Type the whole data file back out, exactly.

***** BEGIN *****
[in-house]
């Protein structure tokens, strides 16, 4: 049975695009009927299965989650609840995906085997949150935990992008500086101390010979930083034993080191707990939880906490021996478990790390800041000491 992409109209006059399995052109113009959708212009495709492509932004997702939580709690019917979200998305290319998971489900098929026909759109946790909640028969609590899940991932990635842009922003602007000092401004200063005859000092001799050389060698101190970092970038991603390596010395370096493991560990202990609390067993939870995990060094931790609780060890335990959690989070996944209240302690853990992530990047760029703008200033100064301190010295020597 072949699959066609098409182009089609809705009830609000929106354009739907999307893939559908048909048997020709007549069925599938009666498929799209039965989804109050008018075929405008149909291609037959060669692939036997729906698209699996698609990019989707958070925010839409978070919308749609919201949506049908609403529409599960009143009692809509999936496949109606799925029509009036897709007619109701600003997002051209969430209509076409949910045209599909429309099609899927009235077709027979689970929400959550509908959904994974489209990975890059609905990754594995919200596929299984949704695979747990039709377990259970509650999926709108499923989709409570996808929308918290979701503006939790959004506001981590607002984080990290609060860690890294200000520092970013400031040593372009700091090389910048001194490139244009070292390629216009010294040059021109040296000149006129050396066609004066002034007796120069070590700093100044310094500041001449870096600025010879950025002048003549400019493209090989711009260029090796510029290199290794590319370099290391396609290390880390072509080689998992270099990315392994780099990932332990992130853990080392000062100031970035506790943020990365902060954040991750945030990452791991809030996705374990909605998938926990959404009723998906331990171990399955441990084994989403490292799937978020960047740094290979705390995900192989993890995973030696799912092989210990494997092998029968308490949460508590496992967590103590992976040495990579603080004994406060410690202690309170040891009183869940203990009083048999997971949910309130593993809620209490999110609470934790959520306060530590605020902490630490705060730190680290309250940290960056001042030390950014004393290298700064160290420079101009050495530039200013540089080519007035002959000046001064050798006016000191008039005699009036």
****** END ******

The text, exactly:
[in-house]
């Protein structure tokens, strides 16, 4: 049975695009009927299965989650609840995906085997949150935990992008500086101390010979930083034993080191707990939880906490021996478990790390800041000491 992409109209006059399995052109113009959708212009495709492509932004997702939580709690019917979200998305290319998971489900098929026909759109946790909640028969609590899940991932990635842009922003602007000092401004200063005859000092001799050389060698101190970092970038991603390596010395370096493991560990202990609390067993939870995990060094931790609780060890335990959690989070996944209240302690853990992530990047760029703008200033100064301190010295020597 072949699959066609098409182009089609809705009830609000929106354009739907999307893939559908048909048997020709007549069925599938009666498929799209039965989804109050008018075929405008149909291609037959060669692939036997729906698209699996698609990019989707958070925010839409978070919308749609919201949506049908609403529409599960009143009692809509999936496949109606799925029509009036897709007619109701600003997002051209969430209509076409949910045209599909429309099609899927009235077709027979689970929400959550509908959904994974489209990975890059609905990754594995919200596929299984949704695979747990039709377990259970509650999926709108499923989709409570996808929308918290979701503006939790959004506001981590607002984080990290609060860690890294200000520092970013400031040593372009700091090389910048001194490139244009070292390629216009010294040059021109040296000149006129050396066609004066002034007796120069070590700093100044310094500041001449870096600025010879950025002048003549400019493209090989711009260029090796510029290199290794590319370099290391396609290390880390072509080689998992270099990315392994780099990932332990992130853990080392000062100031970035506790943020990365902060954040991750945030990452791991809030996705374990909605998938926990959404009723998906331990171990399955441990084994989403490292799937978020960047740094290979705390995900192989993890995973030696799912092989210990494997092998029968308490949460508590496992967590103590992976040495990579603080004994406060410690202690309170040891009183869940203990009083048999997971949910309130593993809620209490999110609470934790959520306060530590605020902490630490705060730190680290309250940290960056001042030390950014004393290298700064160290420079101009050495530039200013540089080519007035002959000046001064050798006016000191008039005699009036």